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Join Our Research Team at DMA 2014
Dec 22, 2006
Article

New Eyetracking Test Results: Email Campaign Click Patterns Surprise for Designers

SUMMARY: No summary available.
By Anne Holland, President

MarketingSherpa's research team has just completed an all-new round of eyetracking tests -- this time on email design. This time, we went into the eyetracking lab (operated by our research partners at Eyetools Inc.) in San Francisco with some real-life emails we had received.

One was an email newsletter, one was a Forrester white paper offer and one was a sales alert from an ecommerce site marketing a range of New Balance footwear. If you'd like to see a live sample of that New Balance email, including a heatmap of results, click here http://www.MarketingSherpa.com/exs/EMBG07_execsumm.pdf for our Executive Summary PDF.)

In all cases, small-seeming design changes wound up causing significant changes in the ways that consumersí eyes looked at the email -- including how many words they read, how far they scrolled down and whether or not they clicked on anything.

The last point is the most fascinating for me -- and may be the most surprising for your design team. After all, your email goal is probably to get clicks that your site can then convert, right?

When we set up our email samples at the lab, although they were real-life creative samples, none of the hotlinks were "live" at the time. So, when consumers scrolled over the email with their mice, they didn't get that little "clickable link" hand icon that you would normally see.

You might think that this would discourage clicking. In fact, it didn't appear to at all!

Every single email we tested got plenty of clicks. However -- and this is the fact you need to share with your email design team -- many clicks were not on areas of the creative that normally would have been clickable.

People don't limit their clicks to just underlined text or specific buttons. Not one bit.

In other words, when people click on your email, they don't always carefully figure out where the clickable link is. They just bang away at their mice. As with the Web pages we've tested, some of the most popular 'non-clickable' clicks are on images, including product hero shots, logos and photos of people.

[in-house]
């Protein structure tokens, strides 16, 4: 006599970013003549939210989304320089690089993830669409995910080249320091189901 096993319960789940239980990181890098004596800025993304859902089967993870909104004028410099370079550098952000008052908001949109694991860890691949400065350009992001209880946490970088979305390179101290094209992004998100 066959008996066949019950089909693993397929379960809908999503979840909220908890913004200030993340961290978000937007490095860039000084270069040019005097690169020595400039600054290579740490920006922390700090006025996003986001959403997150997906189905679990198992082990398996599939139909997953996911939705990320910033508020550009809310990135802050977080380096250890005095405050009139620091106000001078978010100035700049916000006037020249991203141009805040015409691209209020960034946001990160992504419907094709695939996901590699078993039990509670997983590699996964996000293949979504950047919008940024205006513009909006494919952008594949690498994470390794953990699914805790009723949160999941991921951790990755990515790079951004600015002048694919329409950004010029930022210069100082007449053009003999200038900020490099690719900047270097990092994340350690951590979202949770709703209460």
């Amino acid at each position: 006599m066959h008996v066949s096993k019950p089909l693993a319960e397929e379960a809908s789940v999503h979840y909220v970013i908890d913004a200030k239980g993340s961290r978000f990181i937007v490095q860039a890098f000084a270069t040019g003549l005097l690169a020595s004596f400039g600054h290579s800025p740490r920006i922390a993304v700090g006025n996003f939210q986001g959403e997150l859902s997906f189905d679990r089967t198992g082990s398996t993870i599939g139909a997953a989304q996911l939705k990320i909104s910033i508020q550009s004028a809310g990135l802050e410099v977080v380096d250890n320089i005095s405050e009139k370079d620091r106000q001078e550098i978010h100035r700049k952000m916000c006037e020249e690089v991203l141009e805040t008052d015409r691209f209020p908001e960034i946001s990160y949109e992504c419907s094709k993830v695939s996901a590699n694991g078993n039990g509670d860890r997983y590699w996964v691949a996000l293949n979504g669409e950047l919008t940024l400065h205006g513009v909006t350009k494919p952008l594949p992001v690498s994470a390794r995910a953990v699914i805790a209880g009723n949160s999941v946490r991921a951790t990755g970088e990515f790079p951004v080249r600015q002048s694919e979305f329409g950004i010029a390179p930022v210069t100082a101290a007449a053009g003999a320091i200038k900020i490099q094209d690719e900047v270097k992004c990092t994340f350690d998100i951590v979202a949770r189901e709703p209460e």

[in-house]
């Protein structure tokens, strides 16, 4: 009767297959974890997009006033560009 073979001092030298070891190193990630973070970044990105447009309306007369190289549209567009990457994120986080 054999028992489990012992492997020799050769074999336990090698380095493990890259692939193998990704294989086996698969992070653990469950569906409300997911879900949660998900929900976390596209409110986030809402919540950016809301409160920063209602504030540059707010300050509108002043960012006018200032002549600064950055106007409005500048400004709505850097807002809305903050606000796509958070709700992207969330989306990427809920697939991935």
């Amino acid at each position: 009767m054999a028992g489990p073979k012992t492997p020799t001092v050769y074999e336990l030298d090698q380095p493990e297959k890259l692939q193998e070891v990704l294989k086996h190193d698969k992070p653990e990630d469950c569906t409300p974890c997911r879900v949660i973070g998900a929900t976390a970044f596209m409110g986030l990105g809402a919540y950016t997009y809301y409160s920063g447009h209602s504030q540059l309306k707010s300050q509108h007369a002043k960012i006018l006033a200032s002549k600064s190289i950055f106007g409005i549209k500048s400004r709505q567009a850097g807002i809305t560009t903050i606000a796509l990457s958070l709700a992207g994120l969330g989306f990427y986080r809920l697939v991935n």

How should this affect your design?

Option #1. Make your entire email clickable
Unfortunately, if you make the entire email clickable, your campaign will be stopped as spam by some filters. So if you plan on that, be sure to invest in email deliverability and certification services beyond your routine broadcast software or service.

Option #2. Make all photos and images clickable

This is the better option, but it does mean you'll have to figure out where hotlinks should lead. If you have photos or images such as happy models or article author headshots on the email, should those clicks go to the article or top sales item you are offering or should they go to information about that human being?

In any event, designers who 'dress upí an email by slinging stock photos on them should be discouraged unless you've tested both ways first. You're wasting attention and clicks on images that may not further your purpose. (If your branding relies on stock photos, you're in trouble anyway.)

Option #3. Add more right-side and top-of email hotlinks

Many of the click patterns we noticed were right-side and top-of-creative clicks. Consider adding extra hotlinks at the very top (aside from or perhaps in place of your 'please whitelist us' copy, which can be lower down) and at the right side of your copy.

Hotlinks buried within text, especially in the middle of a paragraph, may not work as well. Move those to the edges of your copy -- and consider making your headline clickable as well as your "read more" link.

Useful links related to this article

MarketingSherpa's Email Marketing Benchmark Guide 2007:
http://www.sherpastore.com/email-benchmark.html?8966


MarketingSherpa's vendors:
http://www.marketingsherpa.com/vendors.html


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